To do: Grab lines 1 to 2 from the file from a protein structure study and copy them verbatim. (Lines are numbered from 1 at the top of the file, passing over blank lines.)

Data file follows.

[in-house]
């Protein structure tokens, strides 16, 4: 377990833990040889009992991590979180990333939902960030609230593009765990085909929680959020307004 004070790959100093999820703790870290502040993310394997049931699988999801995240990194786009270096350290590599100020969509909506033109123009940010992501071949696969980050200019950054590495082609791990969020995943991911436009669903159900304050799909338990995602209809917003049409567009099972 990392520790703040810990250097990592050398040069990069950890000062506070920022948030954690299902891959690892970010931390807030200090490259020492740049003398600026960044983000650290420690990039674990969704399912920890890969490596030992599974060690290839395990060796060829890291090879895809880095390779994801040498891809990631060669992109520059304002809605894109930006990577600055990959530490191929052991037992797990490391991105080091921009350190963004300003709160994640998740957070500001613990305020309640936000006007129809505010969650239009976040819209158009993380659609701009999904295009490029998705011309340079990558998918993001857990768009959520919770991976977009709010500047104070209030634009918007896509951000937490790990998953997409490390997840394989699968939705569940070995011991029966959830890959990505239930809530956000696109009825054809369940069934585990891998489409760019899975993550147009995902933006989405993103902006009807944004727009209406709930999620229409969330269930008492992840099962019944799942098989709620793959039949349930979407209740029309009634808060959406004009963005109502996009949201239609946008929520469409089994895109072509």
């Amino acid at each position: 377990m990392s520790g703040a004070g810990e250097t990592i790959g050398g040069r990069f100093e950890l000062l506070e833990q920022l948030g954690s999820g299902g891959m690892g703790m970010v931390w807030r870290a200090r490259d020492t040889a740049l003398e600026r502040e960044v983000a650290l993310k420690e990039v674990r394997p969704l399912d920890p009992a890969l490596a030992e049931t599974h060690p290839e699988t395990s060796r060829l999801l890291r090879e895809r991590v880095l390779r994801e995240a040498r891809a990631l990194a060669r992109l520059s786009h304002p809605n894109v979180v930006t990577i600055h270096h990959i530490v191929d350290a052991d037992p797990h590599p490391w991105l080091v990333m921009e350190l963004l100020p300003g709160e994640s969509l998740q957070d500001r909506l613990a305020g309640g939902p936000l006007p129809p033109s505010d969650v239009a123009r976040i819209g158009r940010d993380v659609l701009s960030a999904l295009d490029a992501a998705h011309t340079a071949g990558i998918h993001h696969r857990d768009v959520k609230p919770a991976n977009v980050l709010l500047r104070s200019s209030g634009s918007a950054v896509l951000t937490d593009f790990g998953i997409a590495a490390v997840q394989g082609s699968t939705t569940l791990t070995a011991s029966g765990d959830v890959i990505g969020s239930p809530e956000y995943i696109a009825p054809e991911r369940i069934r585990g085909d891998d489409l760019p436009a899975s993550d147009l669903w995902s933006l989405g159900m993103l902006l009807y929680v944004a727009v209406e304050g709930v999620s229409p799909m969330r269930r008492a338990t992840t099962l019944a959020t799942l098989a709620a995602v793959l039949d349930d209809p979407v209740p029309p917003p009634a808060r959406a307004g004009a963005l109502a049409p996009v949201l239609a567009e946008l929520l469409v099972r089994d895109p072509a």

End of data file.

[in-house]
């Protein structure tokens, strides 16, 4: 377990833990040889009992991590979180990333939902960030609230593009765990085909929680959020307004 004070790959100093999820703790870290502040993310394997049931699988999801995240990194786009270096350290590599100020969509909506033109123009940010992501071949696969980050200019950054590495082609791990969020995943991911436009669903159900304050799909338990995602209809917003049409567009099972 990392520790703040810990250097990592050398040069990069950890000062506070920022948030954690299902891959690892970010931390807030200090490259020492740049003398600026960044983000650290420690990039674990969704399912920890890969490596030992599974060690290839395990060796060829890291090879895809880095390779994801040498891809990631060669992109520059304002809605894109930006990577600055990959530490191929052991037992797990490391991105080091921009350190963004300003709160994640998740957070500001613990305020309640936000006007129809505010969650239009976040819209158009993380659609701009999904295009490029998705011309340079990558998918993001857990768009959520919770991976977009709010500047104070209030634009918007896509951000937490790990998953997409490390997840394989699968939705569940070995011991029966959830890959990505239930809530956000696109009825054809369940069934585990891998489409760019899975993550147009995902933006989405993103902006009807944004727009209406709930999620229409969330269930008492992840099962019944799942098989709620793959039949349930979407209740029309009634808060959406004009963005109502996009949201239609946008929520469409089994895109072509």